The biggest question about a potential new city tax that was discussed during a special meeting of the City Council Wednesday was why the notice of the discussion was so short — a mere two days, with one of those days being June 7, Election Day. The possibility of the tax hasn’t been a mystery.
The city and the county have had discussions over whether a combined “public safety” tax could be levied this fall.
The mutual discussions ended when it was found the county’s needs would be somewhat greater than the city’s, said City Administrator David Tooley at the Wednesday night meeting. And it’s also fairly well known that the county ran into plenty of opposition against any new taxation.
According to consultants hired by the city to look into the possible new tax, the situation appears to be just the opposite in the city. There seems to be support for the new tax, said Charles Heath of TBWB Strategies, which specializes in designing “ballot issues which generate revenue for municipalities.”
Tim McLarney, also of the consulting firm, said getting a tax measure passed involves five steps: A feasibility study, efforts to build consensus, building a strong ballot measure, persuading the voters and getting out the vote. He said public funds can be used to prepare the measure for the ballot, but once it is on the ballot, any efforts to promote it must be privately funded.
McLarney said the feasibility study indicates whether the measure would have a reasonable chance of passing if it goes on the ballot. His answer to that question, after conducting a survey of some 500 of Madera’s approximately 11,000 registered voters, was that 69 percent would be likely to vote yes.
That seems like phenomenal support for a new tax, but maybe not.
The questions posed to these voters was whether they would be willing to vote to improve police patrols; improve gang, drug and crime prevention; improve fire, paramedic and 9-1-1 response; improve street paving street paving and pothole repairs, improve graffiti removal; and maintain public areas.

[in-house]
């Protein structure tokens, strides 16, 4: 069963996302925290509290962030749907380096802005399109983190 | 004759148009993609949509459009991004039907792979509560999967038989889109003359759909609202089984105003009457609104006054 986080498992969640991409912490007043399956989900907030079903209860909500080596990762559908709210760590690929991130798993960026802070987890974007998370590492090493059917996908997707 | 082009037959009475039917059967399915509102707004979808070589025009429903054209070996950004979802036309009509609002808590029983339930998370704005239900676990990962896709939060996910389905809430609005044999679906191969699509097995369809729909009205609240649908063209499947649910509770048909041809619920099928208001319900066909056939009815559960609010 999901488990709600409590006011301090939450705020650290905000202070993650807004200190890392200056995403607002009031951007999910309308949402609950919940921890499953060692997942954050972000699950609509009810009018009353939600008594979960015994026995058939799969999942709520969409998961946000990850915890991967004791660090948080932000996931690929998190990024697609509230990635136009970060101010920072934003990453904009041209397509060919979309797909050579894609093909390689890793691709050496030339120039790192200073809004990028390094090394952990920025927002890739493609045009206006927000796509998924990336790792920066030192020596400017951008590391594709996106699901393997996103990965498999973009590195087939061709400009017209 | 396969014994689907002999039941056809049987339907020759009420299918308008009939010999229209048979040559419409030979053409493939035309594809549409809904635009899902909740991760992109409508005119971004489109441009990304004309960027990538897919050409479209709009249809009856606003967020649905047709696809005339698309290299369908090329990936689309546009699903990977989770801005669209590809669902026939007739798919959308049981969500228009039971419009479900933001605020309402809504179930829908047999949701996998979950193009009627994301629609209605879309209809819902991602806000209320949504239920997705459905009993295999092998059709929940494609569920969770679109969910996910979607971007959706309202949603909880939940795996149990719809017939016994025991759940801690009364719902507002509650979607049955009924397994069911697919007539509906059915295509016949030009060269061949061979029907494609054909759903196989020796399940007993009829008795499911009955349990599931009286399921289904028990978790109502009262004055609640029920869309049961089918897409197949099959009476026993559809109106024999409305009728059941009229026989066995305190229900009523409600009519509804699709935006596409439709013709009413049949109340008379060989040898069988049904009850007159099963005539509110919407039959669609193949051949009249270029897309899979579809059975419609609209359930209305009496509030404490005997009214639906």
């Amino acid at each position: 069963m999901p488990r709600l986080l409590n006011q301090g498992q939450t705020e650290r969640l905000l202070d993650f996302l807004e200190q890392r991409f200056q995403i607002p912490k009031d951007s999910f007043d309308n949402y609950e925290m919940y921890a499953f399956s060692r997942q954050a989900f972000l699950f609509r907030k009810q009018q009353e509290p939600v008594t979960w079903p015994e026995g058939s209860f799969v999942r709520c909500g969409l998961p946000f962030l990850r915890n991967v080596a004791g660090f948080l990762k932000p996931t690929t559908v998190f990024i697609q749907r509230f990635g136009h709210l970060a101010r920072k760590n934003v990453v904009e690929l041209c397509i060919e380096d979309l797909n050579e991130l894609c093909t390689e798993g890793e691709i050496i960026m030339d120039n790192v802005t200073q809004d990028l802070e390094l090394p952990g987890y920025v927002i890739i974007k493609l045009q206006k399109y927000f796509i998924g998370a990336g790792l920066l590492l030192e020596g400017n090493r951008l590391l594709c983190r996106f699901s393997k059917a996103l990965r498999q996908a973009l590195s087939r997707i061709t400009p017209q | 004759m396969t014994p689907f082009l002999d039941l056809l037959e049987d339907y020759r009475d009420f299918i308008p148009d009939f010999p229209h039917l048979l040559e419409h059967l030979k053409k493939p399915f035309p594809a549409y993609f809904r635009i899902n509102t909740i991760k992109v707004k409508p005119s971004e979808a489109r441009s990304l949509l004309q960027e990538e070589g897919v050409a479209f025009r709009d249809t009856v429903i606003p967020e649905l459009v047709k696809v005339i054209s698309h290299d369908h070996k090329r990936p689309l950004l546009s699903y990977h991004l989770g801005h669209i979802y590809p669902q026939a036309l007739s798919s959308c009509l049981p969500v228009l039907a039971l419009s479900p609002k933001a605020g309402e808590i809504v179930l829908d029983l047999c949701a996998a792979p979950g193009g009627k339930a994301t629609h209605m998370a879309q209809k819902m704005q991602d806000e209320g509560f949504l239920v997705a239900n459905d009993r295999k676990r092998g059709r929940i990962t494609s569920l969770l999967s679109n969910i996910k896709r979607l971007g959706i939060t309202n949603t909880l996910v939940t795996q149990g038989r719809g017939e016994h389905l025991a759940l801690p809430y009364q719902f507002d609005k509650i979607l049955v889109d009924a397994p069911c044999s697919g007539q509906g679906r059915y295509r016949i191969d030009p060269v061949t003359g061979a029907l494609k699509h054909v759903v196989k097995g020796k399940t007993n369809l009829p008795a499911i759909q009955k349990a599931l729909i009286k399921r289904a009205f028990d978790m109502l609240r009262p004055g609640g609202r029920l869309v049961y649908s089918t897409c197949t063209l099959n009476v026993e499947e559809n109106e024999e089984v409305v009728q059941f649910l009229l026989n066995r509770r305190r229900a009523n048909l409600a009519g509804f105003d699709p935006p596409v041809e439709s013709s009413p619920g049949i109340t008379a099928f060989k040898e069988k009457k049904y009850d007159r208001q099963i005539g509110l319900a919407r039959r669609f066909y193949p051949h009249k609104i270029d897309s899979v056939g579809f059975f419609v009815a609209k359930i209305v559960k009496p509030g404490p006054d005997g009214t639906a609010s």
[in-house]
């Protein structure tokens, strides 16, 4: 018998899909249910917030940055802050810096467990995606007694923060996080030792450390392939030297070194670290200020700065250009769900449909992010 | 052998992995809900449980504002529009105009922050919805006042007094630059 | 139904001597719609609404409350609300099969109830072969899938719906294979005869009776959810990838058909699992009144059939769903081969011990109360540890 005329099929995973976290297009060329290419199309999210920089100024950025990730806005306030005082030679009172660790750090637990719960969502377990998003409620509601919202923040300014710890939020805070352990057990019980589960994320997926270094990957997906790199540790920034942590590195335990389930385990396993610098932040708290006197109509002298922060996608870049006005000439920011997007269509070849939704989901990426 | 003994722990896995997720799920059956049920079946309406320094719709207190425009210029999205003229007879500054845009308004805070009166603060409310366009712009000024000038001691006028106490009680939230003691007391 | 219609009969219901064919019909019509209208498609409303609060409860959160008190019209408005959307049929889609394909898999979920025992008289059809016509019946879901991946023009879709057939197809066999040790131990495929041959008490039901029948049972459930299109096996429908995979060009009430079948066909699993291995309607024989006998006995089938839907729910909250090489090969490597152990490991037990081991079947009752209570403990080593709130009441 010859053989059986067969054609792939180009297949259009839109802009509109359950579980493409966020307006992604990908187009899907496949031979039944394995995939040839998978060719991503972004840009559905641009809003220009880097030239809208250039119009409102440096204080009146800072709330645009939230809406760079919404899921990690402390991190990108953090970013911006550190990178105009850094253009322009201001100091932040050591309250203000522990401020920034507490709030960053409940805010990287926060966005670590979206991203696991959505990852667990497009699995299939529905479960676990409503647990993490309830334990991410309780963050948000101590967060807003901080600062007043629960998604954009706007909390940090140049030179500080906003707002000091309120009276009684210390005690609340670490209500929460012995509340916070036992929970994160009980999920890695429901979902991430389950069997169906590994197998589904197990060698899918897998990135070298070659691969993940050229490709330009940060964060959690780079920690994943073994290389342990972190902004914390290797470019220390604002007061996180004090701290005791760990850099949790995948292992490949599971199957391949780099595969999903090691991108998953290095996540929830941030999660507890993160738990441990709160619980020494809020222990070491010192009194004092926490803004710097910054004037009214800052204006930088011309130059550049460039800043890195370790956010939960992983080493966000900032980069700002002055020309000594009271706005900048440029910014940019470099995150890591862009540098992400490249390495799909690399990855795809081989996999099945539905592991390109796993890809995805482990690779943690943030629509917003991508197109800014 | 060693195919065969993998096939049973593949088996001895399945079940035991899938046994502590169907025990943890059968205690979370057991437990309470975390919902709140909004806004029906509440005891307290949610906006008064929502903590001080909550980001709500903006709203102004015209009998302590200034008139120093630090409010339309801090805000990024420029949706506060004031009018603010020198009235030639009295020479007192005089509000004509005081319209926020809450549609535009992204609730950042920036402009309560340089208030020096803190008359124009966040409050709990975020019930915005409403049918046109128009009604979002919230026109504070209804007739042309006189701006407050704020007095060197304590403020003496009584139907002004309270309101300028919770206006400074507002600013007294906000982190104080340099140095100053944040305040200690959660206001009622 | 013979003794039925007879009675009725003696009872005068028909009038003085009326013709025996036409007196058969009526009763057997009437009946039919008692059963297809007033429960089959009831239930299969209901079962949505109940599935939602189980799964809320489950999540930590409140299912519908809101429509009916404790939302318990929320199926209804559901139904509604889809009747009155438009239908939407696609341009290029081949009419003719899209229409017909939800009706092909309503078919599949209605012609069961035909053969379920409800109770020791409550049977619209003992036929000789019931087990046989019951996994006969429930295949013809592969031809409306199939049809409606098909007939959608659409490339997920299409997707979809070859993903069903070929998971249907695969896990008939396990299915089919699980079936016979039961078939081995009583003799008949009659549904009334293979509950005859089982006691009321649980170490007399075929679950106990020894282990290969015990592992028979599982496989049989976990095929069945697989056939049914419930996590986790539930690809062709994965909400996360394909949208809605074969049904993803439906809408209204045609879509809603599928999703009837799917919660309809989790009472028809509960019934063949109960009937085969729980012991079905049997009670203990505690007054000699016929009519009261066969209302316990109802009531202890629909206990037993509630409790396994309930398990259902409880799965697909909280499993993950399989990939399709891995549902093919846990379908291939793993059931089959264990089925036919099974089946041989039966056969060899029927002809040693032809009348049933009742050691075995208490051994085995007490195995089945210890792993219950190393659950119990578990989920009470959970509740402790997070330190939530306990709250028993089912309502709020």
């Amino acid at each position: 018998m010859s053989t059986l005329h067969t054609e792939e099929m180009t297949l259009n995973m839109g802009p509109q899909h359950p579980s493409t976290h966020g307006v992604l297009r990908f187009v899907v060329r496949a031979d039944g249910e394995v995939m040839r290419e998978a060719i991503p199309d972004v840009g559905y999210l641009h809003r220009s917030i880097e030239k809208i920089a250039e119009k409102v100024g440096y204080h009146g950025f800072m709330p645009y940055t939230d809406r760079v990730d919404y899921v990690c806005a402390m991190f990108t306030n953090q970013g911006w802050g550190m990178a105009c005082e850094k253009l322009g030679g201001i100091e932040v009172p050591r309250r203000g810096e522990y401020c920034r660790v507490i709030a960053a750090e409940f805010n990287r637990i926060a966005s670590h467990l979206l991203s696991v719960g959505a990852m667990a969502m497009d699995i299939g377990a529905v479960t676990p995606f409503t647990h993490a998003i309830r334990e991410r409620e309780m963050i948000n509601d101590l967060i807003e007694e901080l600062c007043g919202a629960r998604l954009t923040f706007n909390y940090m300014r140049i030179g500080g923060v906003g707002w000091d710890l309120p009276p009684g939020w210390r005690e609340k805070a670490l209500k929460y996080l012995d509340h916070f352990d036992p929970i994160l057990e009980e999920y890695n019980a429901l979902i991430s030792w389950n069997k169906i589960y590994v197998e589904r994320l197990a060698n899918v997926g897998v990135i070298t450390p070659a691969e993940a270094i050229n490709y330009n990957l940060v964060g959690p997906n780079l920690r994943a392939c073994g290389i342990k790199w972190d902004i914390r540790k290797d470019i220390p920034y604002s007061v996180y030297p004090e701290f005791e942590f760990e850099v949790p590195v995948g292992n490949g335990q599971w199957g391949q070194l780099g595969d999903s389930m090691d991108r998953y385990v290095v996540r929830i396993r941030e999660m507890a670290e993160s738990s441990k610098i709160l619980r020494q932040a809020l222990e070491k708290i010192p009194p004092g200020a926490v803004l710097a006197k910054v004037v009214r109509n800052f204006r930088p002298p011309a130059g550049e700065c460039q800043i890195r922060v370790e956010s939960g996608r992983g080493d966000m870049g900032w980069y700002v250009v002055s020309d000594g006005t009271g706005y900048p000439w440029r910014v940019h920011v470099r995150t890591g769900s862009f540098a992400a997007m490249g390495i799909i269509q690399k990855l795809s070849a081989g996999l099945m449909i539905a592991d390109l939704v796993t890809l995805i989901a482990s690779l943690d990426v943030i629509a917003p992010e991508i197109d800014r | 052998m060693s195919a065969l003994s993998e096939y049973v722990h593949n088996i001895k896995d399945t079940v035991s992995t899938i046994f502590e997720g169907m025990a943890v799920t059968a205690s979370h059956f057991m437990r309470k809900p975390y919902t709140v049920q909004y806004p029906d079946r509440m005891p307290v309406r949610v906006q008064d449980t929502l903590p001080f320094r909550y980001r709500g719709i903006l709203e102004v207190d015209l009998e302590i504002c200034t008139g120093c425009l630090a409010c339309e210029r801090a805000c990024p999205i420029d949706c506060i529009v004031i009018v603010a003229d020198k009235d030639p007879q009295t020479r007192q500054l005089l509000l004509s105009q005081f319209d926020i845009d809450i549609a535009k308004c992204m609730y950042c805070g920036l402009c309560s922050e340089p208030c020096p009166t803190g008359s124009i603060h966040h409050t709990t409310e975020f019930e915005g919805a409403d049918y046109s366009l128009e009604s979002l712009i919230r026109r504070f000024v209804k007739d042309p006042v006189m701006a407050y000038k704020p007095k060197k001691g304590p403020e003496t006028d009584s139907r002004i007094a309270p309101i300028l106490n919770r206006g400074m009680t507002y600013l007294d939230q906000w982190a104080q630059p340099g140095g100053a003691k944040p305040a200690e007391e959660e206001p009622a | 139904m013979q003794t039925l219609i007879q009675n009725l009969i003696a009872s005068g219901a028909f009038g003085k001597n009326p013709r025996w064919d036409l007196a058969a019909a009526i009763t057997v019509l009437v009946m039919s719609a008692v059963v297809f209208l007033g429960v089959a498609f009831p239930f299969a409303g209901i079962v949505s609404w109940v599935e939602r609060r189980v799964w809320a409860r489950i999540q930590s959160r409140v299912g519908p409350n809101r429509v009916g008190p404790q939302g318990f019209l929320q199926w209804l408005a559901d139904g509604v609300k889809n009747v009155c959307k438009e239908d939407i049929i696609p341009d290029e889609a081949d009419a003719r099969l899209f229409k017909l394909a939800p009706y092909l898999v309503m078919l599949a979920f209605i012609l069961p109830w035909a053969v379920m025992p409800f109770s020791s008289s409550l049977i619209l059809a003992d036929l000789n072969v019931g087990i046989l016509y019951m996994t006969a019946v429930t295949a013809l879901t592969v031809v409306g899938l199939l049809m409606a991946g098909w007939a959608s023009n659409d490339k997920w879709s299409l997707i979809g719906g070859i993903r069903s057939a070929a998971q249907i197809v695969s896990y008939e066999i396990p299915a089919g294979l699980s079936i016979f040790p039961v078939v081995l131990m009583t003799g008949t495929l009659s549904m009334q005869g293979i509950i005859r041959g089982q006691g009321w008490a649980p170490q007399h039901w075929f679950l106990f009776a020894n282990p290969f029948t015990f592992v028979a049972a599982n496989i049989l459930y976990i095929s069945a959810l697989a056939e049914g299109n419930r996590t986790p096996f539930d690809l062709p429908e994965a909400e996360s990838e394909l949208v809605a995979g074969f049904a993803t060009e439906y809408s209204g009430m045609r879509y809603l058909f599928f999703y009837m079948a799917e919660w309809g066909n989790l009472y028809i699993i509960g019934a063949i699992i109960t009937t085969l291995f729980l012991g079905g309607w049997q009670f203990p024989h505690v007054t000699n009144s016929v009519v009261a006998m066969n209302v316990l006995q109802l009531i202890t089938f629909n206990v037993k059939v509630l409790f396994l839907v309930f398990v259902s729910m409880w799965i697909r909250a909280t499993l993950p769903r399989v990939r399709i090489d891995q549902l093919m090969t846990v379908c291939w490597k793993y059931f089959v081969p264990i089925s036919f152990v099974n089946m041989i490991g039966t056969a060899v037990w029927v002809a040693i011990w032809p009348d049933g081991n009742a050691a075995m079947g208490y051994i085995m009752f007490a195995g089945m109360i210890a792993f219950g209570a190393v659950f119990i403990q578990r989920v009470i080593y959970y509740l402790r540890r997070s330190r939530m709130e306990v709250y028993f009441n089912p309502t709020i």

The voters have a positive opinion of the city’s performance in providing those services, McLarney said.
But here is the kicker — this tax would be a general sales tax, which only requires 55 percent approval to become law. In the case of a general tax, the money can be used for any reasonable and lawful purpose to which the city council puts it. For example, it might be used to backfill an anticipated increase in retirement and medical costs for employees. A designated tax, on the other hand, for any or all of the above uses, would require two-thirds approval, and could only be used for purposes specifically intended by the voters. For example, the language for a designated tax, instead of saying “improve police patrols,” would be more specific, such as “hire four additional police officers and buy two additional patrol cars, fully equipped, to be used for additional patrols.”
The next City Council discussion on this matter will be on the agenda for the Aug. 3 meeting, starting at 6 p.m. at City Hall Council Chambers, and again at the Aug. 12 meeting, when a vote likely will be taken to place the measure on the November ballot.